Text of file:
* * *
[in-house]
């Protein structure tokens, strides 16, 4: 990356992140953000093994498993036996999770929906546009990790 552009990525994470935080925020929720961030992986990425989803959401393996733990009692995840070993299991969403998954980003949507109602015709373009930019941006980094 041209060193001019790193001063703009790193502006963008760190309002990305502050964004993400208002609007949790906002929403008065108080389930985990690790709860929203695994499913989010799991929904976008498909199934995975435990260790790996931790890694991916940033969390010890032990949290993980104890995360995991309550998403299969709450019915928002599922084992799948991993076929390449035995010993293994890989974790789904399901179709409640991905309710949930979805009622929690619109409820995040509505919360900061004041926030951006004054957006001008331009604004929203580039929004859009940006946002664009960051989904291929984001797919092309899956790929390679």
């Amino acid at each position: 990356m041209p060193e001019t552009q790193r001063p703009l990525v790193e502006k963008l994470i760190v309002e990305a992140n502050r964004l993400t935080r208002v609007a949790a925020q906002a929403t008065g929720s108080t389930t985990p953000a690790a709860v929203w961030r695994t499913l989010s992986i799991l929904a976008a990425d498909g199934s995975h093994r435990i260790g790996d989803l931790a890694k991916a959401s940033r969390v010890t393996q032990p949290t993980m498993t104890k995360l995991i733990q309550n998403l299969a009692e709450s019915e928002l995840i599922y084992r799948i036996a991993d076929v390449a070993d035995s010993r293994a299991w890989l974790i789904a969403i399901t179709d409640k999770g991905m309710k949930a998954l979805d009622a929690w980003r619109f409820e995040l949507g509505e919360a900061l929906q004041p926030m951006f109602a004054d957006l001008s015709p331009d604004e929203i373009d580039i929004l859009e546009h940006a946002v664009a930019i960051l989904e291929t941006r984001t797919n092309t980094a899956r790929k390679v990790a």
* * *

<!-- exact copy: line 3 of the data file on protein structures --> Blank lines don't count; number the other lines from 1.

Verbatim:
């Amino acid at each position: 990356m041209p060193e001019t552009q790193r001063p703009l990525v790193e502006k963008l994470i760190v309002e990305a992140n502050r964004l993400t935080r208002v609007a949790a925020q906002a929403t008065g929720s108080t389930t985990p953000a690790a709860v929203w961030r695994t499913l989010s992986i799991l929904a976008a990425d498909g199934s995975h093994r435990i260790g790996d989803l931790a890694k991916a959401s940033r969390v010890t393996q032990p949290t993980m498993t104890k995360l995991i733990q309550n998403l299969a009692e709450s019915e928002l995840i599922y084992r799948i036996a991993d076929v390449a070993d035995s010993r293994a299991w890989l974790i789904a969403i399901t179709d409640k999770g991905m309710k949930a998954l979805d009622a929690w980003r619109f409820e995040l949507g509505e919360a900061l929906q004041p926030m951006f109602a004054d957006l001008s015709p331009d604004e929203i373009d580039i929004l859009e546009h940006a946002v664009a930019i960051l989904e291929t941006r984001t797919n092309t980094a899956r790929k390679v990790a």